There is a strong negative relationship between the two variables (r=-.183, n=.393). Which high levels of perceived control associated with lower levels? of perceived stress? Correlation is also used to explore the relationship among a group of variables, rather than just two as described above. In this case it would be awkward to report all the individual correlation coefficients.

As with the output from most of the SPSS procedures, there are lots of rather confusing numbers generated as output from regression. “The impact of brand image on cars” as variable and “The dependent variable as the quality of the service” regression residual statistics results sum of squares .188 = regression, residual = 5.438, total 5.652. If we go with the charts of regression standardised residual dependent variable. The expected cumulative probability is 43 respondents and observed cumulative probability is 67 respondents.

The people are very much interested in the Toyota brand of vehicles and the results are familiar for the company performance and the quality of the cars. The above survey give clear ideas of different people o the Toyota cars selected to fill the questionnaires. The survey exhibits the opinions of the same selected population. We can get the different preferences of the people having the experiences with the vehicles of the Toyota. The results are

biased in our statistical results. The opinions either fully supported neither the performance nor they are dissatisfied. The interests depend on the affection with the preferred brand. The survey results as the middle class people are very much interested in the performance of the company. Most of the people prefer the international reputation and reasonable with wide variety of choice. The respondents who are the second owners are very much satisfied with the cars. Finally the survey tells us the sample population prefers the quality of the service and the warranty and the delivery of the cars on time. They contradict some features like price and the mileage, if they don't feel reasonable.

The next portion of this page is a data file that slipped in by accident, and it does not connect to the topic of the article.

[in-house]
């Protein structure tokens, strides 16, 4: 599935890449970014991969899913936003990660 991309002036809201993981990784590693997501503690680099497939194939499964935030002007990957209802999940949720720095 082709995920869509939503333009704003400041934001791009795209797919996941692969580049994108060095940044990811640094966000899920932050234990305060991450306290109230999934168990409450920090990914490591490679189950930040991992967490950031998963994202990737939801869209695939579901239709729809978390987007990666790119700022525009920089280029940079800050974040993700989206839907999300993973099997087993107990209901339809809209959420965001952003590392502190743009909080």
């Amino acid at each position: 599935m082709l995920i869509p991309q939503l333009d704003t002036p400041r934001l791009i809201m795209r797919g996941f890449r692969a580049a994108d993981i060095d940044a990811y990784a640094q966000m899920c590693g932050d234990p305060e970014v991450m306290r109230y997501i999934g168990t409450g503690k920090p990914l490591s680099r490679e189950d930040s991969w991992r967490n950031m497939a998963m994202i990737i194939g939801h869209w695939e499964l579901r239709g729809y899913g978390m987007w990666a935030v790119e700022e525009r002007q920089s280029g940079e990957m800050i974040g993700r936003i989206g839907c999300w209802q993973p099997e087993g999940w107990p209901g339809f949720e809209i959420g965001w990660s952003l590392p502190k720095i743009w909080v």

CONCLUSIONS

Ø 80% of the respondents Purchase new cars only.

Ø Nearly 65% of the people bought Toyota as there first car, 8% of the people replaced for there previous cars and 27% of it's as an additional car.

Ø About 90% the customers feel that the price and the mileage are excellent. Most of the buyers are professionals and business people using the Toyota cars.

Ø 94% of the respondent's feel vehicle is affordable.

Ø About 87% of the respondents use Toyota cars for there personal use.

Ø The reason for purchase only Toyota car is necessity for 57% of the customers, 24% of the consumers feels status and 18% feel comfortable.

Ø Many of the respondents are satisfied with regard to mileage, price.

Ø 45% of the respondents use there vehicle to take there family out and 44% use for going to office.

Ø Many of the Toyota car buyers are high middle class people, like to keep there vehicle 4years above. But professionals and business people like to change there vehicle after 2years.

Ø 61% of the respondents were satisfied with service provided by the dealer at the service centre, 24% and7% of the respondents said ok and excellent, and 8% of the respondents were not satisfied with service at service station.

Ø More than 50% of the respondents come to service centre for service and 35% of the respondents come for routine check up's

Ø 12% of the respondents are not much satisfied with service due to not clearly identifying or resolving the problem at service centre and 88% of the respondents are satisfied with the service.

Ø Consumers are tested there cars with regard to mileage and satisfied with it. 80% of the respondents are satisfied with overall performance of the vehicle and 20% of the users are constant.

Ø Above 58% of the respondents feel the prices are reasonable at the service centre. . Where as 4% and 38% of the respondents feel that the prize are high and medium respectively.

Ø 80% of the respondents said that the vehicle is delivering on time and 20% of the respondents are not satisfied with vehicle delivery at service centre.

Ø The maximum members i.e. 40% of the respondents said that the company had contacted once in a month,23% and27% of the respondents said they contact them every occasion and once in a quarter. And 10% of respondents said that company never contacted them.

Ø Many of the respondents prefer for good service rather then discounts.

Ø 62% of the respondents said the performance of the executives was good, 23% of the respondents said ok.

Ø The maximum member's i.e 80% of the respondents said they definitely suggest and even purchase one more car if they require. 20% said that they may or may not be suggested.

SUGGESTIONS

Ø It is suggested that some more place should be provided for luggage in the boot.

Ø The company should finance the cars on low interest rates than the bankers.

Ø They should provide the gift vouchers and special offers on sales and on the service and repairs.